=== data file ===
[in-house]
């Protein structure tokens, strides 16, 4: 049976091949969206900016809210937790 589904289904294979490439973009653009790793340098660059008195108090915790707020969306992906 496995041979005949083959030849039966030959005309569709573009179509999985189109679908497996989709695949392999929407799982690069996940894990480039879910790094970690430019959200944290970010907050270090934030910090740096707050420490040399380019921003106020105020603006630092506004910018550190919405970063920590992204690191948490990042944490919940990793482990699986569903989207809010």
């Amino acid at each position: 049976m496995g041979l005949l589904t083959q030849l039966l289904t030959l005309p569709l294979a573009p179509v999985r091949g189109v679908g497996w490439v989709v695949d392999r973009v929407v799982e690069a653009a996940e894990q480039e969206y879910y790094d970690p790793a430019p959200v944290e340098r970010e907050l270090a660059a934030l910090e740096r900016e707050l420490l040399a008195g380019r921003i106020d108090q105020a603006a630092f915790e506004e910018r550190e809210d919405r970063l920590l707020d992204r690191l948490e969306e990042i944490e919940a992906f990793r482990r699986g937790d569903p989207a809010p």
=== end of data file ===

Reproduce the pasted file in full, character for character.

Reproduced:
[in-house]
């Protein structure tokens, strides 16, 4: 049976091949969206900016809210937790 589904289904294979490439973009653009790793340098660059008195108090915790707020969306992906 496995041979005949083959030849039966030959005309569709573009179509999985189109679908497996989709695949392999929407799982690069996940894990480039879910790094970690430019959200944290970010907050270090934030910090740096707050420490040399380019921003106020105020603006630092506004910018550190919405970063920590992204690191948490990042944490919940990793482990699986569903989207809010």
């Amino acid at each position: 049976m496995g041979l005949l589904t083959q030849l039966l289904t030959l005309p569709l294979a573009p179509v999985r091949g189109v679908g497996w490439v989709v695949d392999r973009v929407v799982e690069a653009a996940e894990q480039e969206y879910y790094d970690p790793a430019p959200v944290e340098r970010e907050l270090a660059a934030l910090e740096r900016e707050l420490l040399a008195g380019r921003i106020d108090q105020a603006a630092f915790e506004e910018r550190e809210d919405r970063l920590l707020d992204r690191l948490e969306e990042i944490e919940a992906f990793r482990r699986g937790d569903p989207a809010p």